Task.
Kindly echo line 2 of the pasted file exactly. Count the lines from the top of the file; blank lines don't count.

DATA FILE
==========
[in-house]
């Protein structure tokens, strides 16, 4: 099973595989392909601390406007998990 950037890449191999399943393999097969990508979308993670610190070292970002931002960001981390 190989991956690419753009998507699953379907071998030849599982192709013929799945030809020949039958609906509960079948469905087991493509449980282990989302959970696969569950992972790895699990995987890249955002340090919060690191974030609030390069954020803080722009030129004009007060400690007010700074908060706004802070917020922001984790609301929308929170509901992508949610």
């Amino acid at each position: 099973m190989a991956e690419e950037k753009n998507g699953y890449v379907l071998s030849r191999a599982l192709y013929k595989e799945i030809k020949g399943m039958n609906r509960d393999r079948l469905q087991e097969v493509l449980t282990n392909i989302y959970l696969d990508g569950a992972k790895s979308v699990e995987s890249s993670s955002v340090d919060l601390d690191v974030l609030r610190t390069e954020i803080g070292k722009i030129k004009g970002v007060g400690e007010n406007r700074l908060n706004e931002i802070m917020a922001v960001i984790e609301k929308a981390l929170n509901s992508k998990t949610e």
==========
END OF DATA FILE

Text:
């Protein structure tokens, strides 16, 4: 099973595989392909601390406007998990 950037890449191999399943393999097969990508979308993670610190070292970002931002960001981390 190989991956690419753009998507699953379907071998030849599982192709013929799945030809020949039958609906509960079948469905087991493509449980282990989302959970696969569950992972790895699990995987890249955002340090919060690191974030609030390069954020803080722009030129004009007060400690007010700074908060706004802070917020922001984790609301929308929170509901992508949610």